"Our archives here contain a great number of manuscripts and documents concerning the Family v. Harff, the oldest dated 27. v. 1346 - so one about Johann v. Harff Chevalier of the Teuton Order (1543). Besides, a most interesting book has been published about Arnold v. Harff, who undertook a journey through Italy, Egypt, the Holy Land, Turkey, Spain, and France during the years 1496-1499 and left an illustrated diary of his travels. These are all the details, I can give you at present. I hope, I may have given you some hints, as to the ways and means of obtaining further information. I enclose a photo of Harff Castle, as I suppose, it might interest you.
I remain, dear sir,
C. Theodor Mirbach."
Harff, Regierungsbezirk, Koln,
Rhein provinz August 4, 1928.
It would be interesting to know just what cause led to the immigration of Johannes Balthaser and Catherine Harff and their family to America, It could not have been poverty, for it seems he had ready money to pay for the passage and for investment in property. Perhaps he had friends or relatives who had preceded him to the new country, or he may have heard of the liberal government which had secured peaceful and liberal homes in the fertile and fruitful valleys of Pennsylvania and West Jersey, where religious persecutions or political oppressions were not feared.
At least, we know that in October 1754 the Ship Friendship slowly made her way up the Delaware River after a long arid tedious voyage across the Atlantic Ocean, Among her tired and weather-beaten passengers were Johannes Balthaser Harff and probably his family.
What their reactions were on sighting the primitive surroundings of their new homeland it is hard to conceive. Let us hope that they were expected, and that there were some welcoming friends or relatives to meet and greet them as they stepped ashore.
We must bear in mind that these men and women and their families had left a homeland of beauty and homes of a substantial character built of brick and stone. The section of Germany of the Palatinate and adjacent sections were for the most part beautiful in scenery. These early immigrants were a frugal and hardy race. Political and religious oppressions were unusually severe at this time and had caused much unrest.
As these travel weary German people left the landing place they made their way to the State House (on Chestnut Street) to fulfill the first duty of all newly arrived foreigners, the registry of their names with the secretary of the province.
In Strassburgers & Hinke's "Pennsylvania German Pioneers". 1934, Vol. 1, page 643 it states: "At the, State House at Philadelphia, Monday the 2lst Day of October 1754, Present, The Worshipful Charles Willing, Esquire, Mayor. The foreigners whose names are underwritten, imported in the Ship Friendship. Capt. Charles Ross, from Amsterdam, but last from Gosport, did this day take the usual Qualifications, to the government. 7 Roman Catholicks. Qual. No. 117 souls. Whole Freight 301. From Franconia and Hesse."
Thus we find that taking,, this qualification in arrival was our ancestor Johannes Balthaser Harff who must have had some education for he signed his name in German script as did Johannes Harff. A large number of the passengers signed only by mark.
If there were only, 117 passengers of 16 years and over and seven Roman Catholics, then there must have been 177 women and children accompanying those 117 males who signed the register.
Just where those travel weary Germans went to from the State House we have no way of knowing. Probably they went to Germantown where it was thoroughly German in language and appearance with friends or relatives.
We lose sight of them from 1754 until July 22, 1759, when we find Balthaser Harff and wife Catherine act as sponsors at St. Micheals and Zion Lutheran Church, Phila., for Catherine Rob, daughter of Johannes Rob and wife, Catherine born April 20. 1759. (p.474 of Church Rec's.)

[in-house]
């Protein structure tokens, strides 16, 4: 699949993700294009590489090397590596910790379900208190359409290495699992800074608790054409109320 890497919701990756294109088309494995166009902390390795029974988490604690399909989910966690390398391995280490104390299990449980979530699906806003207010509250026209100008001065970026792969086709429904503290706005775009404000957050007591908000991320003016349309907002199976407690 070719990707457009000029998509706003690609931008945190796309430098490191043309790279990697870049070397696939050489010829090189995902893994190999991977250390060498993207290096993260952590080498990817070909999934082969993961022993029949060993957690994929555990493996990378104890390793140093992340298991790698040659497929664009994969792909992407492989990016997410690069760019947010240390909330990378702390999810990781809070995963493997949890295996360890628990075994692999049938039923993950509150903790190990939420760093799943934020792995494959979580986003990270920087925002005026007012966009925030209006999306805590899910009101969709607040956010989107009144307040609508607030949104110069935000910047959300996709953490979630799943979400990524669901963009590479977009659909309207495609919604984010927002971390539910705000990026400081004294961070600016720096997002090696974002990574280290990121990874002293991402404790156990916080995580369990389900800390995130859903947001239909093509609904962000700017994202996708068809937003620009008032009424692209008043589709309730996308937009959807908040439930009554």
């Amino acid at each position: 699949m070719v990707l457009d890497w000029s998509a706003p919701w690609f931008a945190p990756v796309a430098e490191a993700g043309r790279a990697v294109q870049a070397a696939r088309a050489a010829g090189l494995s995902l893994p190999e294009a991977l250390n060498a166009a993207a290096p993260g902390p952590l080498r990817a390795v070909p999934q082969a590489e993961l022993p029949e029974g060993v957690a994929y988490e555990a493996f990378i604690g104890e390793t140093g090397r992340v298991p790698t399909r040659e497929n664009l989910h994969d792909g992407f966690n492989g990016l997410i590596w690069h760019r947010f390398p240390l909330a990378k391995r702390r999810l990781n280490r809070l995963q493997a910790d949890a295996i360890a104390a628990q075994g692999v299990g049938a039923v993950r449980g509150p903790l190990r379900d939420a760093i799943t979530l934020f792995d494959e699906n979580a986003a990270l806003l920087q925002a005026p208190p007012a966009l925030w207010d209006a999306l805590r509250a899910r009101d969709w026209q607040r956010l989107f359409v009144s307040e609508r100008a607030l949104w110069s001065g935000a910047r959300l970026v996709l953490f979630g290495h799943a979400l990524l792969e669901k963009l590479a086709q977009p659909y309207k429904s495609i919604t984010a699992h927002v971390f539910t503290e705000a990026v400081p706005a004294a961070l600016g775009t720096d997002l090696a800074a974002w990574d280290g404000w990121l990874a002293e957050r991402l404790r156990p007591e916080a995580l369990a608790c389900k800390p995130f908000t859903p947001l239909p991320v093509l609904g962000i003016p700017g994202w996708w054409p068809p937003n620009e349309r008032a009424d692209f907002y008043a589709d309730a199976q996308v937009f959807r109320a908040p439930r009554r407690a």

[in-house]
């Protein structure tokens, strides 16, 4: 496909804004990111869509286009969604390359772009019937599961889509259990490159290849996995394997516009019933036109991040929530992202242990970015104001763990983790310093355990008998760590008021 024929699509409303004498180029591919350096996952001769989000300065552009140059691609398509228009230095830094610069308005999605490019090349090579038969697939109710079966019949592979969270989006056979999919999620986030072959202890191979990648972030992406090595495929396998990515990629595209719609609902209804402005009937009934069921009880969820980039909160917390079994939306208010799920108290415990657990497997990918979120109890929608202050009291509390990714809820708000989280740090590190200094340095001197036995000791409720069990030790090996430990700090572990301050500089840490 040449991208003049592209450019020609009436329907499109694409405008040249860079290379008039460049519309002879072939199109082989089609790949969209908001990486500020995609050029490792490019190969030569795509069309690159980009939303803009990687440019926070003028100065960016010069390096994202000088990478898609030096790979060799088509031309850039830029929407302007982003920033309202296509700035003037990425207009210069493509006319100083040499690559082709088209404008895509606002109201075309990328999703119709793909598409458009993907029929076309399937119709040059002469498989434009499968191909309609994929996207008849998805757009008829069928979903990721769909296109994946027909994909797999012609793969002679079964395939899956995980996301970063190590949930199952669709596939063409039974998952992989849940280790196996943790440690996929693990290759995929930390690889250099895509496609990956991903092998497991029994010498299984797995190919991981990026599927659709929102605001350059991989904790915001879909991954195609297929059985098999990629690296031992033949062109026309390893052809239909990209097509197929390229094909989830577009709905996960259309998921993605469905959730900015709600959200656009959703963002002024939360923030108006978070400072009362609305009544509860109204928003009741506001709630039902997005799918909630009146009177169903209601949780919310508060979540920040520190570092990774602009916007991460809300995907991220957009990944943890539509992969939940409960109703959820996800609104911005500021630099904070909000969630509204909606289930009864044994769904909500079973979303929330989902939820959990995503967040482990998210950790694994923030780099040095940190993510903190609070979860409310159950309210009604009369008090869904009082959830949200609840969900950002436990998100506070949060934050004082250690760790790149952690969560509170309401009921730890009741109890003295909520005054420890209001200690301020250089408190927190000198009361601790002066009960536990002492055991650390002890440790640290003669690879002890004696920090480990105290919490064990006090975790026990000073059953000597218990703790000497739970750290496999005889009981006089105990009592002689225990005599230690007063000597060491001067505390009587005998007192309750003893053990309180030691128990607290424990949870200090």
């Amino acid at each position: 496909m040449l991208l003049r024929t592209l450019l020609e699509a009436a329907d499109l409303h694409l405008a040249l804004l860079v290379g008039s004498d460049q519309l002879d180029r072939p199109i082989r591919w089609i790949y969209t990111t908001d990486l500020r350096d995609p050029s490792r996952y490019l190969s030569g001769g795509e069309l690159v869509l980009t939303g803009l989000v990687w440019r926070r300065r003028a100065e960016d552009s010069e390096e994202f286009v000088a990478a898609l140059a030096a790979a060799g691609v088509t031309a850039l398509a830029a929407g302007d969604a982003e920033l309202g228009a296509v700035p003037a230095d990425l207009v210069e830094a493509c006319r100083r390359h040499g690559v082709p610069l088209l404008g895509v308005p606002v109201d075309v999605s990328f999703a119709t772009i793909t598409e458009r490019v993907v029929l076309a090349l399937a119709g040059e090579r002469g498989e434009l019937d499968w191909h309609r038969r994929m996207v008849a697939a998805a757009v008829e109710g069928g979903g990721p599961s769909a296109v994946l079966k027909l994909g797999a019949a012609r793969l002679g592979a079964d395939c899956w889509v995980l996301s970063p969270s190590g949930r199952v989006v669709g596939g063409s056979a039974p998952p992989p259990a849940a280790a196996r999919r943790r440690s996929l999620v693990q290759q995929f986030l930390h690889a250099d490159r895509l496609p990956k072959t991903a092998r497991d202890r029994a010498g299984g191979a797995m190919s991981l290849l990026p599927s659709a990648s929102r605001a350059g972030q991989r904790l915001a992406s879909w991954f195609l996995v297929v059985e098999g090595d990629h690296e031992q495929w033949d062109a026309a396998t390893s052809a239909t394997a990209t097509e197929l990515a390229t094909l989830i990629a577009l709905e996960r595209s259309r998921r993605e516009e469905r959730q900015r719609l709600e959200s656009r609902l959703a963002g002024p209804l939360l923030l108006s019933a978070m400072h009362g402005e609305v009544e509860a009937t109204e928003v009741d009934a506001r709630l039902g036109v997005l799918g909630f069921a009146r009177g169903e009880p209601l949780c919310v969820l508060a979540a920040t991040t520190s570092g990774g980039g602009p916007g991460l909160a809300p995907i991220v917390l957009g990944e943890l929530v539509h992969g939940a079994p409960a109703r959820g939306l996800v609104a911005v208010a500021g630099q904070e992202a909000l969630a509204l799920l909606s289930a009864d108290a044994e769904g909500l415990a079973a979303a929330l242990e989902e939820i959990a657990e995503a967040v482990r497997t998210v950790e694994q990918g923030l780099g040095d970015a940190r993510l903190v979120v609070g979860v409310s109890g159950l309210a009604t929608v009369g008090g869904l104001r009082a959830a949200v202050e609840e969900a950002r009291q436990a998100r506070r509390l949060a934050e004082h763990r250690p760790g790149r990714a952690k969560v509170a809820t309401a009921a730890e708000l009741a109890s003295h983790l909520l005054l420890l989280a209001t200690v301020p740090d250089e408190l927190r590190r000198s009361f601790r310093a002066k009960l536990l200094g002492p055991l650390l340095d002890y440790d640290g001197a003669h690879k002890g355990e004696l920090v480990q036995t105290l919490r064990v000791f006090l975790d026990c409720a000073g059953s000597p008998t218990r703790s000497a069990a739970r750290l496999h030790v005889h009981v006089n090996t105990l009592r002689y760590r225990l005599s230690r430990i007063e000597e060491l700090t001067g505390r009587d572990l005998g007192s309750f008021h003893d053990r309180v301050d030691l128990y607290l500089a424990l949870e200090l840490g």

At the First German Reformed Church (p. 75 records) Johannes Seibold. son of Johannes and wife. Elizabeth was baptized October 14,1759 and the sponsors were Johannes Harf arid Morgan Lepold.
On February 26, 1760 we find Johannes Harff united in marriage to Anna Maria Nagel with witnesses who signed were Joh. Balth. Harff, Johannes Seybold, Andr: Theus, Math: Simmerman (p. 175 St. M & Z. Ch. Recs) And again in the same records we find recorded on p. 56, Baptism: Catherine Harff, daughter of Johanes & wife Maria, born 10/4-5/1760 bapt. 10/11/1760 Sponsors - Catherine Harffin as prox for Margaretha Albertin.
On April 23, 1765 we find Conrad Harff married to Anna Reisin with Witnesses as Joh. Balthas. Harff, Johannes Reis & wife Anna Maria, Nicolay Muller, Philip Schlatter. (p.257)
And lastly on page 402 the baptism of Orsula Harf, daughter of Conrad & wife Anna born 8/5/1766 baptised 11/30/1766 sponsors Ursela Harfin (single) & father.
On July 23, 1760 from an unrecorded deed we learn that John Baltus Horf had purchased 122 acres of land from David Roe in Deptford Township, Gloucester County, West Jersey, and for this lot of land he gave the sum of L50. Johannes Harff surely could not have made and saved that much money in six years. Evidently, he brought it with him. Another evidence of probably having money for passage for he and his family were, that we do not find any trace of them being bound out as so many immigrants were on arrival, to pay passage. Here in New Jersey we find Johannes Balthaser Harff putting down roots in Old Gloucester County for his progenitors for the years to come, and for us to write about in l948.
Johannes Harf, the first married, who was undoubtedly a son, we find migrates to Berks County,. Pennsylvania, where he is found at Reading as early as 1767.
From the Acts of the General Assembly of the Province of New Jersey from the Surrender of the Government to Queen Anne of the 17th Day, of April in the year of Our Lord 1702 to the 14th Day of January at Burlington we find that on page 338 of these Acts X George III A.D. 1769 William Franklin, Esquire Governor, Chap. DXIX An Act to Naturalize enabling divers Inhabitants of the Province of New Jersey to hold lands and invest them with Privileges of natural born subjects of said Province.
Among those signing this Naturalization Act was the tenth signer in partly German and English script Johannes Balthaser Harff. Thus Johannes Balthaser Harff becomes an English subject.